Boston still has a number of assets to look forward to using, and they’ve positioned themselves incredibly well via future picks – but it can still be a dangerous game. Exhibit one is the Kings’ 2019 first-round pick (owned by the Celtics), which dropped to 14th overall thanks to a surprisingly successful season from Sacramento. The same thing happened again with the Grizzlies (top-6 protected) 2020 pick. Memphis had an extremely successful season with little chance of regressing next year thanks to rookie phenom Ja Morant. And the Celtics will again receive the 14th overall pick in the 2020 NBA Draft instead of a (once assumed to be) top-3 pick.
While luck is a major factor in future picks, there is still serious legitimacy in collecting as many as possible – but teams must see them for the assets they are instead of aimlessly amassing them without a plan to use them to improve. And as much as the uncertainty that goes hand-in-hand with COVID-19 could result in teams doing little to shake things up, the Thunder would be well-served by examining all possible scenarios, beginning immediately.
Let’s walk through a few realistic scenarios the Thunder could pursue to jumpstart their rebuild:
Lauri Markkanen, 23 – Chicago Bulls
Markkanen fits the Thunder’s timeline perfectly. He’s also exactly the type of big man teams are looking for these days. He’s 7’0’ tall and stretches the floor incredibly well, shooting 35.6 percent on 3.15 three-point attempts per game in his three-year career – and that includes a career-low of 34.4 percent in 2019-20. And while he’s not an overly skilled shot blocker, he averages 7.6 rebounds per game over his career.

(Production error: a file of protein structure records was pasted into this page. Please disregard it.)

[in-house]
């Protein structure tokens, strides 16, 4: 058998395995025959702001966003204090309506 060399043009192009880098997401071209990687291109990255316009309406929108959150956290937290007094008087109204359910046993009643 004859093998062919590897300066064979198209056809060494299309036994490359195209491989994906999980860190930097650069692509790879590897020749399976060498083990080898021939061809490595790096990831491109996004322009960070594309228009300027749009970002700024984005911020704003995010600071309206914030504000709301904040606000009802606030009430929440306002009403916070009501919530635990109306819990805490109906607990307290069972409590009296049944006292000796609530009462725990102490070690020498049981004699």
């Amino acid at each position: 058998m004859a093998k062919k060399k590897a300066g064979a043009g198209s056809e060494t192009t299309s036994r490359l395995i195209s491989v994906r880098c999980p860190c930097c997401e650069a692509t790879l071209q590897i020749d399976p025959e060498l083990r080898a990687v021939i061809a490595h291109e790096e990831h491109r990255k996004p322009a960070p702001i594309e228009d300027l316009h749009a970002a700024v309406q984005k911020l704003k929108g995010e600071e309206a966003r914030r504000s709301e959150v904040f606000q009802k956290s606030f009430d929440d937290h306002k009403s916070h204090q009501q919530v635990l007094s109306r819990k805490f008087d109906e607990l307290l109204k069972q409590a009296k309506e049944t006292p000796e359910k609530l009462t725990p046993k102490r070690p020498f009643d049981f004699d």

Chicago and Markkenan appeared poised for a break up as recently as March. The Bulls thinking on Markkenan may have changed with their shift from former head coach Jim Boylen to Billy Donovan, but the damage is done in their relationship. Once a player is thought to be on the move, offers and inquiries inevitably follow. Might the Bulls hold out for an over-the-top offer? Maybe. But it would behoove the Thunder to at least ask.
It goes without saying that they don’t want to overpay, but considering their treasure trove of draft picks, the Thunder would probably define that concept differently than most other teams.
The Thunder could realistically build an offer around one of their 2023 first-round picks – either their own or the Clippers’ pick, which could be of interest to Chicago given the current uncertainty around the Clippers. A deal for Markkenan would probably require additional draft capital (and matching salaries), but giving up another highly valued pick is unadvisable.